I know what you are thinking. Gosh, I don’t even have any money; how can I afford to pay for a coach? I can understand why you would think this.
Most people think of hiring experts, such as personal trainers, psychotherapists, or life coaches, as a luxury. But I think this is the wrong mindset, especially regarding finances. Money plays a huge role in your life, and how you manage it significantly affects your well-being.
Chances are you’ve spent money on frivolous stuff before. I’m not judging; I’ve done it too. We all have. I’m trying to illustrate that you can’t put a dollar on a person who can help transform your life. You might have to spend a little money now, but the life-long change is invaluable. You have to eat the short-term loss to reap the long-term gain.
A personal finance coach will likely go over your spending habits and history, help you with a wealth mindset, and put you on a plan for a better future. They will keep you accountable, and since you are paying someone to help you, you won’t want to sabotage your efforts.
4. Implement a Savings Plan and Reward System
Sometimes people realize that they’ve struggled with money, not because they suck, but simply because they didn’t have a plan. Once they create a plan for themselves, they manage their money better.
YNAB (You Need a Budget) is a great resource and has a fantastic savings budgeting system. They believe that you need to assign every dollar a job. They have software for this, too but take a peek at how they allocate money.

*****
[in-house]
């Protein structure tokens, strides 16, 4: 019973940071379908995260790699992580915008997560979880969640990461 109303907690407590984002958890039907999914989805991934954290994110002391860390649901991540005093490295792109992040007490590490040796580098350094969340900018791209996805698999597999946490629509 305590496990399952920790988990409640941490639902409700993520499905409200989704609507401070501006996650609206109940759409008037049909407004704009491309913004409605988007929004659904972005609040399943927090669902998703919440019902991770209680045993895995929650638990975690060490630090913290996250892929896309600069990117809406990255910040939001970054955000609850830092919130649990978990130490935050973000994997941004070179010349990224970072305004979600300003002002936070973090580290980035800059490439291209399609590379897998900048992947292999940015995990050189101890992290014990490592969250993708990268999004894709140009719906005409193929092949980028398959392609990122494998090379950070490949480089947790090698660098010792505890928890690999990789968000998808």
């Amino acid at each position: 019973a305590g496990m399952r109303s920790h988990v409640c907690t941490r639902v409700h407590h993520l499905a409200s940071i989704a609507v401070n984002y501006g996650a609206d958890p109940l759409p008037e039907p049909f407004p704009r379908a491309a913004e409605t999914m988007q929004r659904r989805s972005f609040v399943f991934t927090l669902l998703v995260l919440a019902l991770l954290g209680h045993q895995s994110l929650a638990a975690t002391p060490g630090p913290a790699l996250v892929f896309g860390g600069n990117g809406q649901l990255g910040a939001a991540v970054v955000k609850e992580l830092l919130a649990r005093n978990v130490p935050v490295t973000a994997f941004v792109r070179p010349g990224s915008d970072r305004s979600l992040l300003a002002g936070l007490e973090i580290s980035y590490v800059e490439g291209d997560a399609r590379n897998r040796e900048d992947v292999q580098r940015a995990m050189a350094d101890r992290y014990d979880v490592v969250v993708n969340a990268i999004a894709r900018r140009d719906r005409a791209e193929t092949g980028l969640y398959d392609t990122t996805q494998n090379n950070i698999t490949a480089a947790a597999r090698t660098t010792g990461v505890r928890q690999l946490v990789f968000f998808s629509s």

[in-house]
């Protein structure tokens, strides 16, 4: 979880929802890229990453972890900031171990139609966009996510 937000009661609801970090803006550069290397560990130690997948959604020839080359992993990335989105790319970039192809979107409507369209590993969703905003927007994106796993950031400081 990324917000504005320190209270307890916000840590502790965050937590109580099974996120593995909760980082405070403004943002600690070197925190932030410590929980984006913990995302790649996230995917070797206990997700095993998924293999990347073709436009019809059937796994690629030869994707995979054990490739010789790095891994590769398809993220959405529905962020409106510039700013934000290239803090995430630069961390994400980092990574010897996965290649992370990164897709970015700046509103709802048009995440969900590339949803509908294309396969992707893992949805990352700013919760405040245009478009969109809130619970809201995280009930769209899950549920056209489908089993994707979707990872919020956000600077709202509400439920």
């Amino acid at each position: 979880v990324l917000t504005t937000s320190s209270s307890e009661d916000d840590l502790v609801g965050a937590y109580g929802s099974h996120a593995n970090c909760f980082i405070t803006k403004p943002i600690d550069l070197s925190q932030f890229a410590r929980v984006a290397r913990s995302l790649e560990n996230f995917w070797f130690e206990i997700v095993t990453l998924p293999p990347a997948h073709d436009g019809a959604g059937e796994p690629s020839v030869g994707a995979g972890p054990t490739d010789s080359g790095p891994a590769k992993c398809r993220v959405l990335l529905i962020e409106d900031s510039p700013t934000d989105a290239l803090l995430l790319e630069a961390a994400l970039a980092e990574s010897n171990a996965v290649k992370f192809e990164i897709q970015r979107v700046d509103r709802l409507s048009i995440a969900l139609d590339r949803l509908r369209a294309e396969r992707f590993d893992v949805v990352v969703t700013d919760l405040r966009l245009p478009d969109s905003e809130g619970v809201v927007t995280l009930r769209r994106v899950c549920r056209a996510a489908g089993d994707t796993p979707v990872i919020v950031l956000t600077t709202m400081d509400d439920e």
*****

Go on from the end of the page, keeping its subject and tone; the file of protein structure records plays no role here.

Once you’ve implemented a plan, don’t forget to reward yourself at milestones. For instance, reward yourself after a month, each quarter, or a year. Whatever works for you. On a side note, don’t forget to pre-budget for your rewards as well! We all love positive reinforcements. It helps you feel a sense of accomplishment and boosts your morale.
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5. Separate Your Savings and Your Checking Account
Learning this was a game-changer for me. I’m am that kid when an adult tells you not to touch a stove because it’s hot. Guess what? I touch it. It’s just a part of my nature. So I understand the temptation to spend the money if you see it.
I added this one because I know some people, like me, don’t even realize this—open a savings account or money market account at a different bank. It works, out of sight, out of mind.
Now you know the key to saving money is to trick yourself into saving and setting up boundaries to force you to save.
Let’s recap on the five ways a reluctant saver like you can save money.
- Automate your savings
- Do saving money challenges or no spend days
- Hire a money coach
- Implement a savings plan and reward system
- Separate your savings and checking account
Choose one idea and act on it today or implement all five ways and see how your money grows. I hope you enjoyed the post and found it helpful. Good luck and have fun!
Books Recommended in This Article
I will Teach to Be Rich by Ramit Sethi